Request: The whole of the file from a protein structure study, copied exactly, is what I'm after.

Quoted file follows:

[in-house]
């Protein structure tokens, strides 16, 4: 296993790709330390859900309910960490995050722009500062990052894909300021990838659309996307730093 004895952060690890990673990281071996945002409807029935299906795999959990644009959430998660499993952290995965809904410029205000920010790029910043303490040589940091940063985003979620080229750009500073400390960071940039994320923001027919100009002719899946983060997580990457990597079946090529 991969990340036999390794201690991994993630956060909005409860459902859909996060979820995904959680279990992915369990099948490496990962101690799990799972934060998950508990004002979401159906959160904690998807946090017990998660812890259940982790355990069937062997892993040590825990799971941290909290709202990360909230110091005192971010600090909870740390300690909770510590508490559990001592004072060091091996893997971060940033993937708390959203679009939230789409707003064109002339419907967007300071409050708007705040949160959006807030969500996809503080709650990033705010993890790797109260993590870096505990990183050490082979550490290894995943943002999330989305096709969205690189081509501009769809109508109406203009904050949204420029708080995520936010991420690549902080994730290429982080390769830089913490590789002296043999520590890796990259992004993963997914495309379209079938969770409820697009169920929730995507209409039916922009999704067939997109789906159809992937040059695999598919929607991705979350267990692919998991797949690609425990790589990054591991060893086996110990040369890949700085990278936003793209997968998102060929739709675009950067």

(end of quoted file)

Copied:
[in-house]
């Protein structure tokens, strides 16, 4: 296993790709330390859900309910960490995050722009500062990052894909300021990838659309996307730093 004895952060690890990673990281071996945002409807029935299906795999959990644009959430998660499993952290995965809904410029205000920010790029910043303490040589940091940063985003979620080229750009500073400390960071940039994320923001027919100009002719899946983060997580990457990597079946090529 991969990340036999390794201690991994993630956060909005409860459902859909996060979820995904959680279990992915369990099948490496990962101690799990799972934060998950508990004002979401159906959160904690998807946090017990998660812890259940982790355990069937062997892993040590825990799971941290909290709202990360909230110091005192971010600090909870740390300690909770510590508490559990001592004072060091091996893997971060940033993937708390959203679009939230789409707003064109002339419907967007300071409050708007705040949160959006807030969500996809503080709650990033705010993890790797109260993590870096505990990183050490082979550490290894995943943002999330989305096709969205690189081509501009769809109508109406203009904050949204420029708080995520936010991420690549902080994730290429982080390769830089913490590789002296043999520590890796990259992004993963997914495309379209079938969770409820697009169920929730995507209409039916922009999704067939997109789906159809992937040059695999598919929607991705979350267990692919998991797949690609425990790589990054591991060893086996110990040369890949700085990278936003793209997968998102060929739709675009950067």